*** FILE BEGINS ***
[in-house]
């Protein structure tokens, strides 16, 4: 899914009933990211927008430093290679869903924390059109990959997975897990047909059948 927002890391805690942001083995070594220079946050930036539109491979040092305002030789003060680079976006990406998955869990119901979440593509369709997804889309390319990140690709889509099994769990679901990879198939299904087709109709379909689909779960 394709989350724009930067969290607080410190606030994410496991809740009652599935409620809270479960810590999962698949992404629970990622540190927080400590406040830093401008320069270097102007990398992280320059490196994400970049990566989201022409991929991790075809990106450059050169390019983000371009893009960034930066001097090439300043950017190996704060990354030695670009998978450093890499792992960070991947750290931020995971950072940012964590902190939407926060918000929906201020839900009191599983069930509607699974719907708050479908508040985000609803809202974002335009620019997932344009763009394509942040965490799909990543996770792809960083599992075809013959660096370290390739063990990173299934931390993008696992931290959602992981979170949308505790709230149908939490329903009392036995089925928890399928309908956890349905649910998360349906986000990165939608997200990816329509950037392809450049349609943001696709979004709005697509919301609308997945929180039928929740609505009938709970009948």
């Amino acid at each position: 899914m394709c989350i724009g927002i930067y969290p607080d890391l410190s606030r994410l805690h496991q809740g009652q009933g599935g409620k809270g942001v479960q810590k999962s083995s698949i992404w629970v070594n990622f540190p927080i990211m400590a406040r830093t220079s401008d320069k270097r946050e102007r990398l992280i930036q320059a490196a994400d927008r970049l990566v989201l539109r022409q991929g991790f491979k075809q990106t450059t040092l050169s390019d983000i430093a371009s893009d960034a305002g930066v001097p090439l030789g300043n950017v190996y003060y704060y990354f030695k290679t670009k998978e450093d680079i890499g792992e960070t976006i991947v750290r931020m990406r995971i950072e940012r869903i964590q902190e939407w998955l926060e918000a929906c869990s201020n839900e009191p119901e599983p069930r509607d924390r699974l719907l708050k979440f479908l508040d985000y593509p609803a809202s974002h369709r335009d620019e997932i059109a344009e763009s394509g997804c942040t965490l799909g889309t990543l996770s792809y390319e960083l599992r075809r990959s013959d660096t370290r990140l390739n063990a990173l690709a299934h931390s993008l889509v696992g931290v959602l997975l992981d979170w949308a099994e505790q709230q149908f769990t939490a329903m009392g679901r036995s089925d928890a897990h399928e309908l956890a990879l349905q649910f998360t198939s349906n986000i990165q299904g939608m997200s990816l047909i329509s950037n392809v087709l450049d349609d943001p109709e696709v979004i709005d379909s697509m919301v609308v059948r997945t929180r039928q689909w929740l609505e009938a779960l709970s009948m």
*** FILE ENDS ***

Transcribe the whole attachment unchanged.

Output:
[in-house]
């Protein structure tokens, strides 16, 4: 899914009933990211927008430093290679869903924390059109990959997975897990047909059948 927002890391805690942001083995070594220079946050930036539109491979040092305002030789003060680079976006990406998955869990119901979440593509369709997804889309390319990140690709889509099994769990679901990879198939299904087709109709379909689909779960 394709989350724009930067969290607080410190606030994410496991809740009652599935409620809270479960810590999962698949992404629970990622540190927080400590406040830093401008320069270097102007990398992280320059490196994400970049990566989201022409991929991790075809990106450059050169390019983000371009893009960034930066001097090439300043950017190996704060990354030695670009998978450093890499792992960070991947750290931020995971950072940012964590902190939407926060918000929906201020839900009191599983069930509607699974719907708050479908508040985000609803809202974002335009620019997932344009763009394509942040965490799909990543996770792809960083599992075809013959660096370290390739063990990173299934931390993008696992931290959602992981979170949308505790709230149908939490329903009392036995089925928890399928309908956890349905649910998360349906986000990165939608997200990816329509950037392809450049349609943001696709979004709005697509919301609308997945929180039928929740609505009938709970009948």
């Amino acid at each position: 899914m394709c989350i724009g927002i930067y969290p607080d890391l410190s606030r994410l805690h496991q809740g009652q009933g599935g409620k809270g942001v479960q810590k999962s083995s698949i992404w629970v070594n990622f540190p927080i990211m400590a406040r830093t220079s401008d320069k270097r946050e102007r990398l992280i930036q320059a490196a994400d927008r970049l990566v989201l539109r022409q991929g991790f491979k075809q990106t450059t040092l050169s390019d983000i430093a371009s893009d960034a305002g930066v001097p090439l030789g300043n950017v190996y003060y704060y990354f030695k290679t670009k998978e450093d680079i890499g792992e960070t976006i991947v750290r931020m990406r995971i950072e940012r869903i964590q902190e939407w998955l926060e918000a929906c869990s201020n839900e009191p119901e599983p069930r509607d924390r699974l719907l708050k979440f479908l508040d985000y593509p609803a809202s974002h369709r335009d620019e997932i059109a344009e763009s394509g997804c942040t965490l799909g889309t990543l996770s792809y390319e960083l599992r075809r990959s013959d660096t370290r990140l390739n063990a990173l690709a299934h931390s993008l889509v696992g931290v959602l997975l992981d979170w949308a099994e505790q709230q149908f769990t939490a329903m009392g679901r036995s089925d928890a897990h399928e309908l956890a990879l349905q649910f998360t198939s349906n986000i990165q299904g939608m997200s990816l047909i329509s950037n392809v087709l450049d349609d943001p109709e696709v979004i709005d379909s697509m919301v609308v059948r997945t929180r039928q689909w929740l609505e009938a779960l709970s009948m």